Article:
The Universe Can Now Be Measured to 1% Accuracy

By Jamie Condliffe on at

The Universe is so big that it can be difficult to accurately measure the huge distances between things in it. But no longer, because now a team of researchers working on the Baryon Oscillation Spectroscopic Survey can measure distances between galaxies with 1% accuracy.

The new gold standard of measurement is a big jump from previous best measurements, as Professor David Schlegel, the principal investigator of BOSS, explains to the BBC:

"There are not many things in our daily lives that we know to 1% accuracy. I now know the size of the universe better than I know the size of my house. Twenty years ago astronomers were arguing about estimates that differed by up to 50%. Five years ago, we'd refined that uncertainty to 5%; a year ago it was 2%. One percent accuracy will be the standard for a long time to come."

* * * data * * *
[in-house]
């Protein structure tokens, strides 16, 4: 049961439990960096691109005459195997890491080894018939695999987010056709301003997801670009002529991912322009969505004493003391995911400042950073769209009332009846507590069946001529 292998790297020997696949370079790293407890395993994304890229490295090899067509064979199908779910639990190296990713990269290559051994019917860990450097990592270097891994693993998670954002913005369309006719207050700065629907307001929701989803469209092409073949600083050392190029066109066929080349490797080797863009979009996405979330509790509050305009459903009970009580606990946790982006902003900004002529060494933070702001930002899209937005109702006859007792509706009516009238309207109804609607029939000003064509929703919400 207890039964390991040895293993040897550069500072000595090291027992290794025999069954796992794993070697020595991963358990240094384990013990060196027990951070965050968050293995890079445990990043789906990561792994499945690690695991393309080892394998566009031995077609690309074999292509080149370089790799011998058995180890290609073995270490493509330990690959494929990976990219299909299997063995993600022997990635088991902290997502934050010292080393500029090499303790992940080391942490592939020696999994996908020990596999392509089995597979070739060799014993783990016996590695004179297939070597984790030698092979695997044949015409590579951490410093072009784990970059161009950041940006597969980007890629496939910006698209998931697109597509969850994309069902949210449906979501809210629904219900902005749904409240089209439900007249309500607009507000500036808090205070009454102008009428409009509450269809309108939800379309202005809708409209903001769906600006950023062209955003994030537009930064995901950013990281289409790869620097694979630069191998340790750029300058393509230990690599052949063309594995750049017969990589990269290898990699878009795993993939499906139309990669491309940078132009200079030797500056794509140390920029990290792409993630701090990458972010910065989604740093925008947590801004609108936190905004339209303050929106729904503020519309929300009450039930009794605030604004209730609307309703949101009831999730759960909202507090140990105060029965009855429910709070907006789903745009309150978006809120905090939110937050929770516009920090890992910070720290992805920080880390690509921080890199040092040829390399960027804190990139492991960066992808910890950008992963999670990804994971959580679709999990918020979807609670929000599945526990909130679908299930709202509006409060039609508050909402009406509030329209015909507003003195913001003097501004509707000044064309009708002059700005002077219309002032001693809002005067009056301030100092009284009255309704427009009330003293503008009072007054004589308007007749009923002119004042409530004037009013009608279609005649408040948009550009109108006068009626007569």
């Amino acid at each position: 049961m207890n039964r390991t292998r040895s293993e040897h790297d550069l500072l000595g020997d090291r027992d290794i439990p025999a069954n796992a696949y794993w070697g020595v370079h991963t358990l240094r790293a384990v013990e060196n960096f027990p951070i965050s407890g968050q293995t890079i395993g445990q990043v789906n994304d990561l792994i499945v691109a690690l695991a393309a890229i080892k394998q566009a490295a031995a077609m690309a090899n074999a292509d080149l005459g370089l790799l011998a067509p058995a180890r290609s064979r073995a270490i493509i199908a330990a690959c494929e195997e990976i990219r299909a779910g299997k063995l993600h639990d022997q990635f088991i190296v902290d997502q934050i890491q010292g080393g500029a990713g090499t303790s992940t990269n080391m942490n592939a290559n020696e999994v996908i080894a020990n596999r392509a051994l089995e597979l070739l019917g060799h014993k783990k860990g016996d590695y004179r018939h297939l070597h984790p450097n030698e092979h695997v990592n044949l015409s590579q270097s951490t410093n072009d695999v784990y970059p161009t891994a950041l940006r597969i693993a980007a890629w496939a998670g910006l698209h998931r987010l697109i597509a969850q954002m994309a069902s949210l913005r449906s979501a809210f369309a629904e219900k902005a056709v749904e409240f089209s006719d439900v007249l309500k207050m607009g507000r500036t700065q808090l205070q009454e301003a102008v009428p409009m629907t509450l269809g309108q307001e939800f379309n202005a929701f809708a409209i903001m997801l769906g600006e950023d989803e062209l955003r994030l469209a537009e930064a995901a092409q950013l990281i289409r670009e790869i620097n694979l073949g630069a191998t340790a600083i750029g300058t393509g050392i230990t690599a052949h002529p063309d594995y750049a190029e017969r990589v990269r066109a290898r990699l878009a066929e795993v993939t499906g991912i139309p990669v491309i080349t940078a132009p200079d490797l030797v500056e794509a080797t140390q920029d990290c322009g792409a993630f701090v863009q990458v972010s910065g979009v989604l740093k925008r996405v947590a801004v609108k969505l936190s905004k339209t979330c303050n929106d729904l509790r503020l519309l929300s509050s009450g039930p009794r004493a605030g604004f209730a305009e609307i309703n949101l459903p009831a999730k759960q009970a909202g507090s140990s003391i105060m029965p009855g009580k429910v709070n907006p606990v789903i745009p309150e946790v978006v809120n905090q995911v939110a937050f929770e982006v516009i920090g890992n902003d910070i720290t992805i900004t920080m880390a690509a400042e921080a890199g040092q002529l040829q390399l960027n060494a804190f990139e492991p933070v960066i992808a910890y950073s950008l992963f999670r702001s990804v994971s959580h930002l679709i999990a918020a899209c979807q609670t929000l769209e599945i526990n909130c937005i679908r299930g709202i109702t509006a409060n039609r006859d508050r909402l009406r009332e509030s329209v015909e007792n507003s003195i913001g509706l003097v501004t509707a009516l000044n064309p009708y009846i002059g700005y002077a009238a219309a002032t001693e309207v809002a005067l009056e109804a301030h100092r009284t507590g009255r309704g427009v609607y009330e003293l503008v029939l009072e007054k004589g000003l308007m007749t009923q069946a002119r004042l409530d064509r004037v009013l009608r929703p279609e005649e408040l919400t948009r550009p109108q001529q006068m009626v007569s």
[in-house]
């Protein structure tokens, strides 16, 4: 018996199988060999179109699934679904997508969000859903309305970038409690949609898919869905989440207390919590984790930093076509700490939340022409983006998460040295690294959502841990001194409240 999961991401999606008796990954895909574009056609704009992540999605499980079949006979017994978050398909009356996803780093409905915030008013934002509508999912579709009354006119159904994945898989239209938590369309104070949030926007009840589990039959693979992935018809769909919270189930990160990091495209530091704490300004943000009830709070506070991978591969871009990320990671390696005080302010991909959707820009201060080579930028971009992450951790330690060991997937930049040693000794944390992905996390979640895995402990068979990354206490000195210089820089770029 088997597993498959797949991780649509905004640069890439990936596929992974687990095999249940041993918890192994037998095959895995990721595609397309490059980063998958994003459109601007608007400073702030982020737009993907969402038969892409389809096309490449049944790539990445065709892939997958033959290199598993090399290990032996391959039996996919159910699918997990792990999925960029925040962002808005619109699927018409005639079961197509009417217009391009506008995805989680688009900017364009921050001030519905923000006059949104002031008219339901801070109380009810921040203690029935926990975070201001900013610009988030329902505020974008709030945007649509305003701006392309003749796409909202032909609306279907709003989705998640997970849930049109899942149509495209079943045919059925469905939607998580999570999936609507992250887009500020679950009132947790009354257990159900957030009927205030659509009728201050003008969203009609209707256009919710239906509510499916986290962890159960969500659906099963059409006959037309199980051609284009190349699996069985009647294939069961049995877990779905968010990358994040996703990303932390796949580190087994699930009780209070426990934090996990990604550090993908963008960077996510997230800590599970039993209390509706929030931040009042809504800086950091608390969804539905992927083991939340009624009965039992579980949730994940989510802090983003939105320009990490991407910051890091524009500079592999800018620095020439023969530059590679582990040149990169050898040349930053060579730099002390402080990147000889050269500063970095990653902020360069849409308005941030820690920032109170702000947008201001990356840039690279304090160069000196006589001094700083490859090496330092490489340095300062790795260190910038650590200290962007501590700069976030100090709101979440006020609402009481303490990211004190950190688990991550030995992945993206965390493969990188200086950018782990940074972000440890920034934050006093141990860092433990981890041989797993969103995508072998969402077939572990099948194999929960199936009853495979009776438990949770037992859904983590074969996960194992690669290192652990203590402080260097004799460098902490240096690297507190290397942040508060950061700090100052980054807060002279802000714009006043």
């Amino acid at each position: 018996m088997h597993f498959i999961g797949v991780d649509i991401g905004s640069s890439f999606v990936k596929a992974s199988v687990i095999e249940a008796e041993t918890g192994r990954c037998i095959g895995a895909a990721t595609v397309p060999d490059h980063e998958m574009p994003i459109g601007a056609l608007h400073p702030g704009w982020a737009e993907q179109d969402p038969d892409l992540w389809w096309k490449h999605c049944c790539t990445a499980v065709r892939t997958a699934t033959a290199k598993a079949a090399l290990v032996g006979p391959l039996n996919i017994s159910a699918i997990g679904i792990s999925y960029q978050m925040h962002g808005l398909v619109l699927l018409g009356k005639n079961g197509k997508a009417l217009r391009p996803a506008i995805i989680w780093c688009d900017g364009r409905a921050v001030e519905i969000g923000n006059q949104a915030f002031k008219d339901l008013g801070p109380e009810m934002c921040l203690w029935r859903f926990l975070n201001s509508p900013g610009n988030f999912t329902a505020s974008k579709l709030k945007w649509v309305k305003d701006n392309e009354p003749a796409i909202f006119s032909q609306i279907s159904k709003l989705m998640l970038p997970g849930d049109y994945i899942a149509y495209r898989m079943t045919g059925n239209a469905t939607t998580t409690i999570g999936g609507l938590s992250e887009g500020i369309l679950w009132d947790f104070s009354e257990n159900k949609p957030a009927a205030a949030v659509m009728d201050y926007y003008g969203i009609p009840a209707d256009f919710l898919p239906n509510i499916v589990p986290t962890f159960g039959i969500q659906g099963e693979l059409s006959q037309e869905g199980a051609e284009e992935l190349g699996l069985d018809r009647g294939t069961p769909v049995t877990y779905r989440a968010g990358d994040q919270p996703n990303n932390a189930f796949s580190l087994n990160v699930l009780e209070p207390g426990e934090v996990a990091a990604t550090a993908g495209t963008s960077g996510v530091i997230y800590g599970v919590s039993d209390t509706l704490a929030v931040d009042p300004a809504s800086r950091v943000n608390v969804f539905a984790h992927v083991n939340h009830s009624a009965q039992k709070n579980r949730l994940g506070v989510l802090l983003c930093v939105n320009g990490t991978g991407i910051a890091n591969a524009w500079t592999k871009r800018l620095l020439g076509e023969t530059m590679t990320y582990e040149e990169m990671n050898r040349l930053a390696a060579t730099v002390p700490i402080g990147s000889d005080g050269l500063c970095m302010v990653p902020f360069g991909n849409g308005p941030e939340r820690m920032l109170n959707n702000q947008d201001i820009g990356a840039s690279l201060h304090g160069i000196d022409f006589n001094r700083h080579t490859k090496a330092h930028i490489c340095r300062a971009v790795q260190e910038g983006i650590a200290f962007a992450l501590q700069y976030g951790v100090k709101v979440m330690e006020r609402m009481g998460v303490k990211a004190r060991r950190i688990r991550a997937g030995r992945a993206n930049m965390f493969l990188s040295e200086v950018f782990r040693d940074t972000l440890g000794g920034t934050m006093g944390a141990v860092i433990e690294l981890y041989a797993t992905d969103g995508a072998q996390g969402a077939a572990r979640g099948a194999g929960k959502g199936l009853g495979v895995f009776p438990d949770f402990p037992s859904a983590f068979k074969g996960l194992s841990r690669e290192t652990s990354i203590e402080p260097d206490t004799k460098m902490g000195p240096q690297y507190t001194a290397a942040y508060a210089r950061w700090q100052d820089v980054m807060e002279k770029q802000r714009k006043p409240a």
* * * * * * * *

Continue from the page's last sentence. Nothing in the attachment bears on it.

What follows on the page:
How did they do it? Well, they used things called baryon acoustic oscillations—frozen imprints of pressure waves that moved through the early universe—as a kind of galactic ruler. Those oscillations happen to be exactly half a light year long, and it turns out they can be used to measure distances precisely, even from a very, very long way away.

They also, neatly, provide an insight into the curvature of the Universe. "The answer is, it's not curved much. The universe is extraordinarily flat," Prof Schlegel told the BBC. "And this has implications for whether the universe is infinite. While we can't say with certainty, it's likely the universe extends forever in space and will go on forever in time. Our results are consistent with an infinite universe."

The team presented their work at the 223rd American Astronomical Society conference in Washington DC, but a 90 per cent-complete analysis of their current data is available on the Arxiv preprint server. Fortunately, it's not quite as long a read as the galactic ruler. [arXiv via BBC]

Image by NASA